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Chapter 2

Ch. 2 notes - Evolution.docx

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Department
Psychology
Course Code
PSYCH 1XX3
Professor
Christopher Teeter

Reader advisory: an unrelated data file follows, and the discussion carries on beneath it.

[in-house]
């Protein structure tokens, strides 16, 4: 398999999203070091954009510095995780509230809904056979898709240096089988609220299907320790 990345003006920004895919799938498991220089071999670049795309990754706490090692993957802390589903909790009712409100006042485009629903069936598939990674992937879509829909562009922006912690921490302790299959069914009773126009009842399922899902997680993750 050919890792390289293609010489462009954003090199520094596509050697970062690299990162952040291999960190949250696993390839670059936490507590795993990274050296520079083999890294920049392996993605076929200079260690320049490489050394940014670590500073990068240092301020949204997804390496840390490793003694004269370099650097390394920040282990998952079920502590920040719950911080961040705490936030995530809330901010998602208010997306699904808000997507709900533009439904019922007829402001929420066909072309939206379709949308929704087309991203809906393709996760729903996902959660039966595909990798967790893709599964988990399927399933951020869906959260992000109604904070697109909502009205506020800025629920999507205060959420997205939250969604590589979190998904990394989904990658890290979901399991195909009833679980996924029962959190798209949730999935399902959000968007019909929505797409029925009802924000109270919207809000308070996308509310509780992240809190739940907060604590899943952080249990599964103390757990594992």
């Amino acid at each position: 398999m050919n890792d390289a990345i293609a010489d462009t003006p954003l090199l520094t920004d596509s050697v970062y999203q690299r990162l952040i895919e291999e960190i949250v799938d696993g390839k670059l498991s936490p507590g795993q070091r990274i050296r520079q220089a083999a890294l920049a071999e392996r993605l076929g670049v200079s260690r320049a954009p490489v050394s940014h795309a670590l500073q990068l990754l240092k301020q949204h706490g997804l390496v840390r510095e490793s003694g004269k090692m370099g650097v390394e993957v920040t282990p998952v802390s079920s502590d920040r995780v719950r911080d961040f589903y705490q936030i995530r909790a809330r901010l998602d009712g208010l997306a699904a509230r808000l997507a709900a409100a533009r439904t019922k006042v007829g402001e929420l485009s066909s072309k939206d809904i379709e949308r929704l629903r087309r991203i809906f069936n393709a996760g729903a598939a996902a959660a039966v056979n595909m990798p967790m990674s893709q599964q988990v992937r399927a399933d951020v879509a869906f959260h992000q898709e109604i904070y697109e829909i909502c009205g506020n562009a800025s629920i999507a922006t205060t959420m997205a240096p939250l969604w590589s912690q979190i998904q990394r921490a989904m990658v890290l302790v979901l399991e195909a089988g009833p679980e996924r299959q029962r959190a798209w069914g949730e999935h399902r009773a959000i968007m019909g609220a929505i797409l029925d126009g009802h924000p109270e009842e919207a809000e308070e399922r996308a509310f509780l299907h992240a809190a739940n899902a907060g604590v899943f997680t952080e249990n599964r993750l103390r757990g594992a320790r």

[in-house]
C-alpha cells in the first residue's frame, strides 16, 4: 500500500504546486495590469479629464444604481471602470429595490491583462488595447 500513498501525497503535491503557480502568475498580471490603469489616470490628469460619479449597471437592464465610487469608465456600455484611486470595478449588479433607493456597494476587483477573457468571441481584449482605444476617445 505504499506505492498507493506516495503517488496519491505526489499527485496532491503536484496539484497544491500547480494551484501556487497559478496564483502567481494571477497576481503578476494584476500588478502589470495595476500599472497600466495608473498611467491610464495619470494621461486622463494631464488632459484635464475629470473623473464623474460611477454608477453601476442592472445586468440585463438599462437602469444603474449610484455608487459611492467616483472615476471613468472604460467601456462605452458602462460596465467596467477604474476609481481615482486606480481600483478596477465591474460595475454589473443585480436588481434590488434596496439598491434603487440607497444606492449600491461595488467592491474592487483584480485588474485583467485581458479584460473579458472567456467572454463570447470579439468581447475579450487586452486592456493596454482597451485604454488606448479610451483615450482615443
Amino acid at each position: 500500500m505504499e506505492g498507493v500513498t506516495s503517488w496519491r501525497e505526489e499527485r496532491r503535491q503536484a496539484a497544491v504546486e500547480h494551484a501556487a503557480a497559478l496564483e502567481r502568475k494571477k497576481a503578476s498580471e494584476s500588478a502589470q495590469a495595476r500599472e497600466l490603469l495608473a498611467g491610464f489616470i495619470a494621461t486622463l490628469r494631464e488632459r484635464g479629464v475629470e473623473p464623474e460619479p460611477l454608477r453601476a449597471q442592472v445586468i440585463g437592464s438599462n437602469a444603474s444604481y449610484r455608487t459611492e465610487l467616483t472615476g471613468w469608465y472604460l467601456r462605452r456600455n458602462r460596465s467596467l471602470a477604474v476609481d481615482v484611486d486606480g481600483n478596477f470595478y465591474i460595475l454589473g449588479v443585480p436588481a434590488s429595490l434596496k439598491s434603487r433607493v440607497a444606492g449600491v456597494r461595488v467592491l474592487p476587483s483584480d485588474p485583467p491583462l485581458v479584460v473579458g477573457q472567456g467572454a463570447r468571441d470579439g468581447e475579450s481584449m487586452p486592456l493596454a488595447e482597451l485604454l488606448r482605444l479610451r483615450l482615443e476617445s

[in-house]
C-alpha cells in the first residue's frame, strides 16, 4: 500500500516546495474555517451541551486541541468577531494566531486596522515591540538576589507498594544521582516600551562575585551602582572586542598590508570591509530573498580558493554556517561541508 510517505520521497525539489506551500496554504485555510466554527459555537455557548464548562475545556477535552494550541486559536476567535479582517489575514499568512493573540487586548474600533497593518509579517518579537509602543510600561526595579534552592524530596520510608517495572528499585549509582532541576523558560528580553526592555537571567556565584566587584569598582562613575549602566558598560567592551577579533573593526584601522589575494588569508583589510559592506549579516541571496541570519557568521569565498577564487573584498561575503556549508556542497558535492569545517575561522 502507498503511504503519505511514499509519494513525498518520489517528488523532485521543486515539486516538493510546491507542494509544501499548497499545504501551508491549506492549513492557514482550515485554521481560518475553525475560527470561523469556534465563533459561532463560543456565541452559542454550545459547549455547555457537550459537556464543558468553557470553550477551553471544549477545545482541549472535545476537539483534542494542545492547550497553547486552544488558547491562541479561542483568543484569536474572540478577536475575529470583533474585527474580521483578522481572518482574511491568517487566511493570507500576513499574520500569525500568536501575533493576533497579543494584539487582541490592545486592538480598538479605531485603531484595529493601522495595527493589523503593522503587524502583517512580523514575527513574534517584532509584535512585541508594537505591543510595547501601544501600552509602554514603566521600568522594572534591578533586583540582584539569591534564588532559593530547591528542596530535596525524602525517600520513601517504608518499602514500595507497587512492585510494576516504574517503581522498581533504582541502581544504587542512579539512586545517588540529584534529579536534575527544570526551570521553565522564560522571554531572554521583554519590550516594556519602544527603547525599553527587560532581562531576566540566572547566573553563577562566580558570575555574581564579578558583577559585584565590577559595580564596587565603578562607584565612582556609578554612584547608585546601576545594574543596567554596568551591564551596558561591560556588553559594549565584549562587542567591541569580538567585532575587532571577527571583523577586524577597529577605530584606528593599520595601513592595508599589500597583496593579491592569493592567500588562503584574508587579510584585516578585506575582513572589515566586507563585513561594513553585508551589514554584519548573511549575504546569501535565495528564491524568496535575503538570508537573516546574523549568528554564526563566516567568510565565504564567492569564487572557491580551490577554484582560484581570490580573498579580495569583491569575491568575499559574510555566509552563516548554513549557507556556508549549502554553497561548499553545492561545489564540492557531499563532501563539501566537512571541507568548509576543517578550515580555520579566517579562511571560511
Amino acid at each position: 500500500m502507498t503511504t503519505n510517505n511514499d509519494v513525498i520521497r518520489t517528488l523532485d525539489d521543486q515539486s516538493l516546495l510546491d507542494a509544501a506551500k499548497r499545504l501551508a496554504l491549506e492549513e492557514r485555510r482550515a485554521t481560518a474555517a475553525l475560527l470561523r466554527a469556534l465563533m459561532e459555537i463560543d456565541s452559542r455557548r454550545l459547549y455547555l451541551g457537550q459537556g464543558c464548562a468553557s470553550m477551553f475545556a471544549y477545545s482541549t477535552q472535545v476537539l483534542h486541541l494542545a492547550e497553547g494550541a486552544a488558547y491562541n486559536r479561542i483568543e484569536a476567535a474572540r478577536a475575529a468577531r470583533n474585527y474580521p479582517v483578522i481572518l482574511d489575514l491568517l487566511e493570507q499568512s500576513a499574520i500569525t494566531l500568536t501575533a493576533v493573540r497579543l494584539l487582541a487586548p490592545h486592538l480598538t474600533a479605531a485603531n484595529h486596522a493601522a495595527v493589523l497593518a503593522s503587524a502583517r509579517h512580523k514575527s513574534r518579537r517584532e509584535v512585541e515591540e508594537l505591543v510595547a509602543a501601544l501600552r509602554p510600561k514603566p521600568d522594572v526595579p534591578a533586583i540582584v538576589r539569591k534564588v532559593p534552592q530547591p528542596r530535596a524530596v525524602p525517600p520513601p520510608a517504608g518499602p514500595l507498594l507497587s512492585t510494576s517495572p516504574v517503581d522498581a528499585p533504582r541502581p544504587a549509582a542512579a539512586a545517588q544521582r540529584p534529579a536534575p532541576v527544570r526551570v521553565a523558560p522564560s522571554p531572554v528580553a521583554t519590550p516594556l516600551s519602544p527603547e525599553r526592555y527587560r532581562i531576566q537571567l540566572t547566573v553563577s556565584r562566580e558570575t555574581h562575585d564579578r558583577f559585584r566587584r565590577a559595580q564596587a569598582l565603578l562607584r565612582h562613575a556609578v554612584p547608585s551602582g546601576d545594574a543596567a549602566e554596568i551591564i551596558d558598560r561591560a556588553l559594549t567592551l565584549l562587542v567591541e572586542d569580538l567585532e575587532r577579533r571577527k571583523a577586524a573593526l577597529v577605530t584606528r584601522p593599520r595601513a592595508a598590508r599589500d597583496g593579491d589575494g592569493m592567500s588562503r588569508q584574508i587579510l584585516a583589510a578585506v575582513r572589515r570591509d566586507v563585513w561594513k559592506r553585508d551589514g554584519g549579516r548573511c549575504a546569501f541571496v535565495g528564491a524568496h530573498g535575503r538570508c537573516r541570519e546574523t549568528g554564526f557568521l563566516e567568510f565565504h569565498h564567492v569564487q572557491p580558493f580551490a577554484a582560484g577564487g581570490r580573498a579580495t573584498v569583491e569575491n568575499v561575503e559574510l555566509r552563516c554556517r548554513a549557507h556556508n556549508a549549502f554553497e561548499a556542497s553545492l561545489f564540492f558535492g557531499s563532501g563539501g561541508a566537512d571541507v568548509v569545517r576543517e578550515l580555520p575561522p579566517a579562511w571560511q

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Chapter 2 – Evolutionary Psychology *note: NS = natural selection Section 1: Introduction • Evolutionary Psychology – the pursuit of psychological science with explicit attention to contemporary knowledge and theory about the evolutionary process – scientists approach the study of the mind and behaviour as a branch/subfield of evolutionary biology • Biology – science of life – encompasses everything that distinguished living things form inanimate ones • The theory of evolution is the unifying conceptual framework of biology • Study by Claus Wedekind: males were odour donors and females rated the odour for intensity and pleasantness • Used molecular genetic techniques to determine the students’ genotypes with respect to 3 particular genetic loci – members of the Human Leukocyte Antigen (HLA) group/Major Histocompatibility Complex (MHC) (2 names for the same thing) • These genes play a role in immune function and are known to affect body odour in mice and other mammals • The shirts had been worn by men who were either genetically similar/different to the rater in their MHC profiles • For the purpose of analysis, women were divided into 2 groups: on oral contraceptives/natural cycle • Naturally cycling women rated odours of genetically dissimilar men as significantly more pleasant than those who were similar/women taking the pill showed the opposite – more pleasant for those who were genetically similar • The hypotheses for this exp. were derived from ideas about the evolved functions (“purposes”) of women’s reaction to male odours 1. A woman’s choice of mate can be influenced by her affective responses to male odours 2. Potential cost associated with being attracted to people whose MHC genes are similar to yours – couples with similar MHC genotypes have an inc. likelihood of producing offspring with less versatile and weaker immune systems - NS Should favour preferences for partners who are dissimilar in their genetic makeup 3. Taking oral contraceptives puts women in an infertile psychophysiological state in which their affiliate preferences no longer reflect and evolved “strategy” for screening potential mates – instead function in the realm of social support  Male odour was collected and rated by females because females tend to be more discriminating in mate choice than males – bad choices are more costly to females – must make a major investment in each successful offspring • Experimental psychologists without an evolutionary perspective are also trying to discover previously unknown causal influences on physiological responses (what Wedekind was looking at) • Discoveries:  self-similarity at certain genetic loci affects women’s responses to male body odours  women’s hormonal state exerts a modulating effect on these affective responses • no psychologist operating without the heuristic benefit of evolutionary theories and knowledge could ever have discovered these facts Section 2: Essential Facts and Ideas about Evolution The Concept of Evolution • populations of organisms evolve over generations • one line of evidence: fossil record of extinct plants and animals • another line of evidence: both contemporary and extinct organisms can be readily and non-arbitrarily situated on a branching “tree” on the basis of: • similarity – interpretable as phylogeny – a pattern of divergence of distinct evolving lineages from common ancestors • similarities in early development (ex. anatomical similarities of embryos of different species prior to birth) • similarities in DNA sequences incl. sequences of non-transcribed “neutral” DNA • when independently constructed phylogenies are compared, they tend to be almost identical • usually evolution is a slow process but can occur within the lifetime of an individual scientist • In rapidly-producing microorganisms, it can happen even faster – significant evolutionary changes can arise and sweep through pop. in less than a year – ex. disease organism rapidly evolves resistance to a previously effective antibiotic • Darwin’s finches – seed-eating birds changed beak size and shape as Darwin studied them • Few animals went to the Galapagos Islands – one was the ancestor of the Darwin finches – they underwent “adaptive radiation” to fill all the ecological niches not ordinarily available to finches (ex. Woodpecker finch and Vampire finch which eats blood from seals and other large animals) • Peter and Rosemary Grant also studied these finches – mid 1970s there was a bad drought on one of the islands, there were few small seeded plants remaining – witnessed beak changes in the finches – Natural selection: the ones who survived had bigger beaks to eat the bigger seeds and the ones with smaller beaks died off – found that beak size was a heritable trait The Theory of Evolution by Natural Selection • Darwin called the process of animals evolving over generations “descent with modification” • Darwin had the theory of evolution worked out in the 1830s but he anticipated controversy and wanted to make an airtight case so he waited till 1858 to go public with his theory – provoked to publish by Alfred Russell Wallace (had similar ideas) • Individuals within a species differ and some of the ways they differ may affect their survival and reproduction • Offspring tend to resemble their parents in these variable attributes to some degree – parents and offspring are more alike on any quantifiable trait than 2 randomly selected individuals • Young are produced in excess – in any species more young are produced than will eventually become breeders in their turn/than would be necessary to maintain the pop. • Natural selection does not always cause change – if a pop. is well adapted to its ecological niche then NS may just be stabilizing: a process that eliminates harmful departures from the optimal species-characteristic design – prevents evolution • The circumstance that NS may be needed is when ecological demands change (like what the Grants documented with the Finches) Section 3: Why Evolutionary Theory Matters to Psychological Design Adaptations • Waterflea (Daphnia magna) – tiny crustacean that is eaten by some fish – exhibits phototactic behaviour: when the sun is visible, it sinks lower in the water to avoid being seen by predators/when the sun is not visible it comes close to the surface to feed – more likely to behave phototactically when the water contains chemicals excreted by fish predators (threat of predation) • Study of the eggs of this flea show that this phototactic behaviour evolves as a function of the risk of predation • Offspring hatched from eggs that were laid when there were no fish in the pond responded less to light in the presence of fish chemical cues than the ones that hatched from eggs laid when there were fish in the pond • The fleas with genes that caused them to behave phototactically in the presence of fish predators were more likely to survive to lay eggs than the ones that did not display this behaviour • When there was no threat of predation, the fleas with genes that did not cause them to behave phototactically in the presence of fish predators were more likely to survive to lay eggs than the ones that displayed this behaviour • Evolutionary psychologists sometimes call themselves adaptationists • Adaptation: many traits of organisms (physical and psychological) serve specific functions that benefited their bearers over generations by inc. their reproductive success/fitness • Adaptationism – approach to investigating organismal design in light of the notion that many aspects of an organism’s phenotype (appearance and behaviour) are the direct and indirect productions of adaptations Functionality • Psychologists must infer putative adaptation form its outputs (how it operates under specific conditions) – cant “see” psychological adaptations like you can with physiological ones • Russell Jackson and Lawrence Cormack (2008) – hypothesized that humans possess psychological adaptations whose function is to protect them from falling from great heights – perceive the vertical distance between two points to be greater than it actually is – inc. as the viewer inc. in distance from the ground/moves to a higher position • Subjects made larger estimates of vertical distance when positioned at a higher point than a lower one – did not overestimate when looking at the distance horizontally, not matter the height they were above it • May help people avoid falls by inducing them to be more careful when moving around in high spaces • What’s missing from the adaptationism of non-evolutionary psychologists is selectionism • Psychological adaptations serve to inc. fitness: the relative reproduction of an individual’s genotype as a consequence of its traits • Organisms have mental traits/features/attributes because their ancestors who had the same traits reproduced more successfully than other individuals in the pop. with different traits • Does not mean that individuals know (consciously/unconsciously) that their psychological adaptations served this essential purpose in the past • Also does not mean adaptations continue to be reproductively advantageous in contemporary environments – world changes all the time and adaptations take a lot longer to change • Also does not mean psychological adaptation is perfect – just that it performed better (ex. more efficiently) than other traits for the same task Section 4: Mate Choice and Sexual Jealousy Sexual Selection • Special form of natural selection – specifically pertaining to finding a mate • Competition among individuals of one sex over access to the other sex (intrasexual selection) and competition to capture the interests of the other sex (intersexual selection) • Mate choice: the psychology underlying who to mate with • Females invest a lot more into offspring than males do (carry the child then care more for its basic needs) • Difference between optimal behaviour in the sexes: males benefit from attempting to reproduce more often than females – re-enter mating “pool” more often – males invest less in offspring – recently mated male can attempt to find a new mate and reproduce with her sooner than a recently mated female • Men tend to prefer younger women (reproductive age)/women tend to prefer wealthier, slightly older men – can invest in their offspring • Men desire greater numbers of sexual partners and are more willing to engage in casual sex than women • One function of a mate is to produce offspring – hypothesize that individuals look for someone that show cues of reproductive ability/fertility • Another function is to produce “high quality” offspring (best chance to survive and reproduce) – hypothesize that individuals prefer mates that present cues of “quality” as well, assuming quality of a parent is transmissible to their offspring Cues • Why would quality genes be transmissible? – some individuals bear genes that make them better adapted to the local environment – individuals should look for cues that a mate bears these locally adapted genes • Cues to fertility and quality: • Fluctuating asymmetry – measure of bilateral (left vs. right) traits that are symmetrical over the pop. as a whole but not necessarily for a particular individual – optimal body will tend to be symmetrical  Ex. more efficient to walk with 2 legs that are the same length  Over their lifespan, individuals will encounter hardships (ex. disease/injury) that will affect their development and they will become more asymmetrical – harder to maintain symmetry than it is to become inc. asymmetrical – individuals that are better adapted to the environment should be more resistant to these things and will develop more symmetrically than individuals who are less adapted • Health is related to fluctuating asymmetry – individuals more likely to succumb to disease will also tend to be more asymmetrical – one of the cues to health  Healthier individuals will make better choices for mates – might pass on the genes that keep them healthy to their offspring and they can stay around longer and in better condition to help rear and support offspring • How feminine/masculine an individual appears – consequence of differences in hormones that men and women have been exposed to over development – can affect qualities incl. fertility and physical strength and physical appearance related to the biological sex  ex. waist to hip ratio (circumference of waist divided by circumference of hips) – strongly sexual dimorphic – women tend to have narrower waists relative to their hips than men do – indicative of feminine/masculine characteristics – women with lower ratios are more fertile • these cues predict attractiveness – people find symmetrical faces to be more attractive and symmetry is associated with self-reports of personal health • women’s attractiveness preferences vary as a function of their stage in their menstrual cycle • cuckoldry – long-term mate is led to believe that another man’s children are his own • women are fertile during the ovulation phase – most concerned about certain qualities of physical attractiveness during this phase – stronger preferences for facial masculinity and short-term preferences shift towards being attracted to men who are more confident and talented – also prefer smell of symmetrical men based on a t-shirt that they wore (never saw the person) • More concerned with other benefits like the long-term investment potential of a mate during other phases of their cycle • Long-term preferences were relatively unchanged by menstrual cycle phase Infidelity • Until recently (technological advances) a fetus carried by a woman was guaranteed to be her own genetic offspring • Men cannot be certain of their paternity (until recent technological advances) – a woman could mate with any man incl. a different one than her long-term partner • Man’s fitness interest to invest in his own genetic offspring and not the offspring of another man – male psychology should have evolved to avoid being the victim of cuckoldry • Evolution-minded psychologists predict that male and female sexual psychology should differ in how the 2 sexes respond to infidelity • Men risk losing fitness when their mates have sexual relations with other men • Women risk losing fitness when their mates take resources out of the relationship and invest them in a relationship with another women • Men are more prone to sexual jealousy: feelings of anger and a desire to guard a mate/sexual prospect from engaging in sexual activity with potential rivals • Women more prone to romantic jealousy: feelings of anger and a desire to guard a mate/sexual prospect from leaving the relationship to form a new one with potential rivals • Study by Buss, Larson, Westen, and Semmelroth (1992): subjects presented with 2 scenarios and had to choose which would be worse: (1)your long-term romantic partner forming a deep emotional attachment to another person/ (2) your partner enjoying a passionate sexual intercourse with that other person • Men were significantly more likely to choose (1) as being more distressing/women were more likely to select (2) as being more distressing • If sexual jealousy is designed by NS to reduce a man’s risk of cuckoldry, then men should respond to cues of such risks in jealous ways – observed by Flinn (1988) – recorded at regular intervals the behaviour he came across in a Caribbean village – being mated to a fertile woman (reproductive age, not currently pregnant and could become pregnant) leads to more conflict within the relationship (especially if the relationship was not sexually exclusive) and with sexual rivals • This conflict over a man’s sexual exclusivity over his mate can escalate quite dangerously – can lead to domestic assault and homicide • Sexual jealousy is a common motive for domestic violence – far more commonly the cause of male-perpetrated violence than female-perpetrated violence • Historical laws in a variety of different places consider adultery (a violation of sexual exclusivity) a crime against the husband/male partner in the relationship but often do not accord women the same legal protection • Many legal systems once considered women to be the property of men – property of fathers before marriage and the property of their husband once married – women have demanded and achieved a legal status equivalent to that of men - men have been obliged to acknowledge women’s agency and right to autonomy Section 5: Kinship and Human Affairs Social Behaviour • Actions that affect the individual’s performing them and other individuals as well • Performing an action in self-interest in Darwinian terms: if an individual performs a behaviour that improves its own fitness, then the genes promoting it would be selected for and the behaviour will eventually become widespread • Ex. of helping behaviour: e